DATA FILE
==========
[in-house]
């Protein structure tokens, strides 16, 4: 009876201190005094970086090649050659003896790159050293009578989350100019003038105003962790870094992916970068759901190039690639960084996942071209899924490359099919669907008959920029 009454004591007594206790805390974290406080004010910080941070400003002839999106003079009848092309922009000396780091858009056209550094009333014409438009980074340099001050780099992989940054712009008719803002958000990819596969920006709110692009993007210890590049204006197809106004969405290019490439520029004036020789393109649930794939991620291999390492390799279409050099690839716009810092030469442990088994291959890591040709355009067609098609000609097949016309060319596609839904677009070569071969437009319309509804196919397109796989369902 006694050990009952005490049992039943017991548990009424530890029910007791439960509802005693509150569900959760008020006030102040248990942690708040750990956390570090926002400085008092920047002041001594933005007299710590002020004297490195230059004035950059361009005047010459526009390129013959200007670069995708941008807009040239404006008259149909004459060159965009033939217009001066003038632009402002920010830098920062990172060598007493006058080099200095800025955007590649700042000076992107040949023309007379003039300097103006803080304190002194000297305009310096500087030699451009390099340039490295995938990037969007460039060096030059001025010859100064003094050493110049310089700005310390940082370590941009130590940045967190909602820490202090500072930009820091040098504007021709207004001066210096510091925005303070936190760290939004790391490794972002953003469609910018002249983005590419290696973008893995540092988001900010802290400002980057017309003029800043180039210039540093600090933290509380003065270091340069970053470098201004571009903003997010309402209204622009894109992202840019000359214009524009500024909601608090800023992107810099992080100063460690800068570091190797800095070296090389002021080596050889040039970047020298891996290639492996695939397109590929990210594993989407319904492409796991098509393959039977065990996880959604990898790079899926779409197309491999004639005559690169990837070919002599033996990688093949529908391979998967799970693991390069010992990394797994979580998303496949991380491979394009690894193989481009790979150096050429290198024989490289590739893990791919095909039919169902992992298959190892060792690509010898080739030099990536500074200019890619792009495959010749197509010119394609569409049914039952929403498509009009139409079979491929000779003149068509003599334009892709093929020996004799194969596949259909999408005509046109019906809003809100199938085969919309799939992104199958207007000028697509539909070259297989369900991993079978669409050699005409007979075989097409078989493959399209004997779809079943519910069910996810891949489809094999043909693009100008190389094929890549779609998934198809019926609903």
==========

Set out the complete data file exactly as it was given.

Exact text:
[in-house]
């Protein structure tokens, strides 16, 4: 009876201190005094970086090649050659003896790159050293009578989350100019003038105003962790870094992916970068759901190039690639960084996942071209899924490359099919669907008959920029 009454004591007594206790805390974290406080004010910080941070400003002839999106003079009848092309922009000396780091858009056209550094009333014409438009980074340099001050780099992989940054712009008719803002958000990819596969920006709110692009993007210890590049204006197809106004969405290019490439520029004036020789393109649930794939991620291999390492390799279409050099690839716009810092030469442990088994291959890591040709355009067609098609000609097949016309060319596609839904677009070569071969437009319309509804196919397109796989369902 006694050990009952005490049992039943017991548990009424530890029910007791439960509802005693509150569900959760008020006030102040248990942690708040750990956390570090926002400085008092920047002041001594933005007299710590002020004297490195230059004035950059361009005047010459526009390129013959200007670069995708941008807009040239404006008259149909004459060159965009033939217009001066003038632009402002920010830098920062990172060598007493006058080099200095800025955007590649700042000076992107040949023309007379003039300097103006803080304190002194000297305009310096500087030699451009390099340039490295995938990037969007460039060096030059001025010859100064003094050493110049310089700005310390940082370590941009130590940045967190909602820490202090500072930009820091040098504007021709207004001066210096510091925005303070936190760290939004790391490794972002953003469609910018002249983005590419290696973008893995540092988001900010802290400002980057017309003029800043180039210039540093600090933290509380003065270091340069970053470098201004571009903003997010309402209204622009894109992202840019000359214009524009500024909601608090800023992107810099992080100063460690800068570091190797800095070296090389002021080596050889040039970047020298891996290639492996695939397109590929990210594993989407319904492409796991098509393959039977065990996880959604990898790079899926779409197309491999004639005559690169990837070919002599033996990688093949529908391979998967799970693991390069010992990394797994979580998303496949991380491979394009690894193989481009790979150096050429290198024989490289590739893990791919095909039919169902992992298959190892060792690509010898080739030099990536500074200019890619792009495959010749197509010119394609569409049914039952929403498509009009139409079979491929000779003149068509003599334009892709093929020996004799194969596949259909999408005509046109019906809003809100199938085969919309799939992104199958207007000028697509539909070259297989369900991993079978669409050699005409007979075989097409078989493959399209004997779809079943519910069910996810891949489809094999043909693009100008190389094929890549779609998934198809019926609903």